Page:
Forum for Science, Industry and Business

Sponsored by:     3M 
Search our Site:

 

Definitive Evidence Found Of A Swimming Dinosaur

24.05.2007
An extraordinary underwater trackway with 12 consecutive prints provides the most compelling evidence to-date that some dinosaurs were swimmers. The 15-meter-long trackway, located in La Virgen del Campo track site in Spain's Cameros Basin, contains the first long and continuous record of swimming by a non-avian therapod dinosaur.

A team led by Rubén Ezquerra, Fundación Patrimonio Paleontológico de La Rioja, La Rioja, Spain, discovered the prints in an area long known for its abundance of terrestrial dinosaur trackways dating from the early Cretaceous 125 million years ago. The team's findings are reported in the June issue of GEOLOGY, published by the Geological Society of America.

The trackway consists of 6 asymmetrical pairs of 2-3 scratch marks each. Each set of scratch marks, preserved in a layer of sandstone, averages approximately 50 centimeters in length and 15 centimeters wide. The spacing between them suggests an underwater stride of 243-271 centimeters.

According to co-author Loic Costeur, Laboratoire de Planétologie et Géodynamique de Nantes, Université de Nantes, France, the S-shaped prints paint a picture of a large floating animal clawing the sediment as it swam in approximately 3.2 meters of water. Ripple marks on the surface of the site indicate the dinosaur was swimming against a current, struggling to maintain a straight path.

"The dinosaur swam with alternating movements of the two hind limbs, a pelvic paddle swimming motion," said Costeur. "It is a swimming style of amplified walking with movements similar to those used by modern bipeds, including aquatic birds."

The question of whether dinosaurs could swim has been researched for years. Until now, however, very little hard evidence existed documenting the behavior. Several earlier discoveries were later found to have been produced on dry ground or categorized as ghost traces, possible undertracks preserved in lower layers of sediment.

"The trackway at La Virgen del Campo opens the door to several new areas of research," said Costeur. "New biomechanical modeling will increase our understanding of dinosaur physiology and physical capabilities, as well as our view of the ecological niches in which they lived."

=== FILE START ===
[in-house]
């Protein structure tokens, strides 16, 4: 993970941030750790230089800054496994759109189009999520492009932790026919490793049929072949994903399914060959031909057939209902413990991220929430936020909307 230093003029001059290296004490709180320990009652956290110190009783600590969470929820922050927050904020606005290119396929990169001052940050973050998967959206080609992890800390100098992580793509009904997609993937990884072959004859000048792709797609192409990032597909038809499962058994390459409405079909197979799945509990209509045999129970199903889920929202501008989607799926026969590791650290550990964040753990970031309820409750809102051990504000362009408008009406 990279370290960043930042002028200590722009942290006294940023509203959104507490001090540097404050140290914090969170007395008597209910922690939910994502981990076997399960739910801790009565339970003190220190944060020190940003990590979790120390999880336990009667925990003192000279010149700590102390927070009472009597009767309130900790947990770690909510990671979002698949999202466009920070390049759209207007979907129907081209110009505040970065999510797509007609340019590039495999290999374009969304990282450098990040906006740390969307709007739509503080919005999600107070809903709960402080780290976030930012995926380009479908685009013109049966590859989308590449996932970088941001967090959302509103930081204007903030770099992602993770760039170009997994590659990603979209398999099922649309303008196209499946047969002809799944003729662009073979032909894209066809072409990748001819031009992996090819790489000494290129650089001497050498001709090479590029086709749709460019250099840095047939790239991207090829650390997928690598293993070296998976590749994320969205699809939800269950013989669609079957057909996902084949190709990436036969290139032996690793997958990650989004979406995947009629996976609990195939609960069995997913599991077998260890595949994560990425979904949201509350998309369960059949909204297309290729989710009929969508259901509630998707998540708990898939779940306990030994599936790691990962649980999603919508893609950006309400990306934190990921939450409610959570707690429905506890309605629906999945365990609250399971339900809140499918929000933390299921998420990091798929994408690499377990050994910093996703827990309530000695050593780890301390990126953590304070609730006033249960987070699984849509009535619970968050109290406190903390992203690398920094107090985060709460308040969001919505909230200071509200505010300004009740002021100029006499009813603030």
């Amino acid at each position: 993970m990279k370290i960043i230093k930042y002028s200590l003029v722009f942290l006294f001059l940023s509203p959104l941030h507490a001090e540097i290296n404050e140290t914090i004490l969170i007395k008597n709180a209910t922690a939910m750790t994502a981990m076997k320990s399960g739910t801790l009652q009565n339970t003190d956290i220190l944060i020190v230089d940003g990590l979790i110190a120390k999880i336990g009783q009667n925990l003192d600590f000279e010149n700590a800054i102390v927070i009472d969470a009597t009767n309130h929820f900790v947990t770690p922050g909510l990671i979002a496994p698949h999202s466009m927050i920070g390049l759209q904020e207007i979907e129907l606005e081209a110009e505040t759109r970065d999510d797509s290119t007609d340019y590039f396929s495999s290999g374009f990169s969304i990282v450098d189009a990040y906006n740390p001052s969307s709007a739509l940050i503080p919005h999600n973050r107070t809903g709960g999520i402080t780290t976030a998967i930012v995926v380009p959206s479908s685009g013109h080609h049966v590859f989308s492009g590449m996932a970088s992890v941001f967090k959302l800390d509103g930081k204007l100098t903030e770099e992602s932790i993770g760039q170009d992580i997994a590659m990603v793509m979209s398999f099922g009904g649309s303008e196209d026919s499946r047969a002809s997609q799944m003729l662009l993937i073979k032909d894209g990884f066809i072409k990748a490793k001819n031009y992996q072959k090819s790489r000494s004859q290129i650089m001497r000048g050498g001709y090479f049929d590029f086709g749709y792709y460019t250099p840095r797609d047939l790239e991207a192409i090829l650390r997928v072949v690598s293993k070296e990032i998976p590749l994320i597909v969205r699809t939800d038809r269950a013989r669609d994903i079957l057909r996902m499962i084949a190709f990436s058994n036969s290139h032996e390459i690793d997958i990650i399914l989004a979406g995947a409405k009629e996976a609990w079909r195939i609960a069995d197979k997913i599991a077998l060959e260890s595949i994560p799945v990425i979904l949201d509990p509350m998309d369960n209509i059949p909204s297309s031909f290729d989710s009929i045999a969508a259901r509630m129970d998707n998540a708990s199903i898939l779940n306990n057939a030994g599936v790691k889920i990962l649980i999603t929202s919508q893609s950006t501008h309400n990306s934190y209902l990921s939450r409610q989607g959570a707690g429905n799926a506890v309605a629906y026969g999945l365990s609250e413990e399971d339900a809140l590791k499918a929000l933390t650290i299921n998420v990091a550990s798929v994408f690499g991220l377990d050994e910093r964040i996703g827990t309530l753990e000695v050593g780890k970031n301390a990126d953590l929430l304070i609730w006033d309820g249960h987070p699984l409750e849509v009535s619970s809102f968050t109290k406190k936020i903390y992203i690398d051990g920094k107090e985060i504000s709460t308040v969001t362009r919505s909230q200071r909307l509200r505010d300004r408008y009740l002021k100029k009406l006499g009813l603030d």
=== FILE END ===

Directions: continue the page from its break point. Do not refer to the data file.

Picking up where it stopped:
Ann Cairns | alfa
Further information:
http://www.geosociety.org
http://www.geosociety.org/news/pr/07-22.htm

More articles from Earth Sciences:

nachricht NASA looks to solar eclipse to help understand Earth's energy system
21.07.2017 | NASA/Goddard Space Flight Center

nachricht Scientists shed light on carbon's descent into the deep Earth
19.07.2017 | European Synchrotron Radiation Facility

All articles from Earth Sciences >>>

The most recent press releases about innovation >>>

Die letzten 5 Focus-News des innovations-reports im Überblick:

Im Focus: 3-D scanning with water

3-D shape acquisition using water displacement as the shape sensor for the reconstruction of complex objects

A global team of computer scientists and engineers have developed an innovative technique that more completely reconstructs challenging 3D objects. An ancient...

Im Focus: Manipulating Electron Spins Without Loss of Information

Physicists have developed a new technique that uses electrical voltages to control the electron spin on a chip. The newly-developed method provides protection from spin decay, meaning that the contained information can be maintained and transmitted over comparatively large distances, as has been demonstrated by a team from the University of Basel’s Department of Physics and the Swiss Nanoscience Institute. The results have been published in Physical Review X.

For several years, researchers have been trying to use the spin of an electron to store and transmit information. The spin of each electron is always coupled...

Im Focus: The proton precisely weighted

What is the mass of a proton? Scientists from Germany and Japan successfully did an important step towards the most exact knowledge of this fundamental constant. By means of precision measurements on a single proton, they could improve the precision by a factor of three and also correct the existing value.

To determine the mass of a single proton still more accurate – a group of physicists led by Klaus Blaum and Sven Sturm of the Max Planck Institute for Nuclear...

Im Focus: On the way to a biological alternative

A bacterial enzyme enables reactions that open up alternatives to key industrial chemical processes

The research team of Prof. Dr. Oliver Einsle at the University of Freiburg's Institute of Biochemistry has long been exploring the functioning of nitrogenase....

Im Focus: The 1 trillion tonne iceberg

Larsen C Ice Shelf rift finally breaks through

A one trillion tonne iceberg - one of the biggest ever recorded -- has calved away from the Larsen C Ice Shelf in Antarctica, after a rift in the ice,...

All Focus news of the innovation-report >>>

Anzeige

Anzeige

Event News

Closing the Sustainability Circle: Protection of Food with Biobased Materials

21.07.2017 | Event News

»We are bringing Additive Manufacturing to SMEs«

19.07.2017 | Event News

The technology with a feel for feelings

12.07.2017 | Event News

 
Latest News

Ultrathin device harvests electricity from human motion

24.07.2017 | Power and Electrical Engineering

Scientists announce the quest for high-index materials

24.07.2017 | Materials Sciences

ADIR Project: Lasers Recover Valuable Materials

24.07.2017 | Materials Sciences

VideoLinks
B2B-VideoLinks
More VideoLinks >>>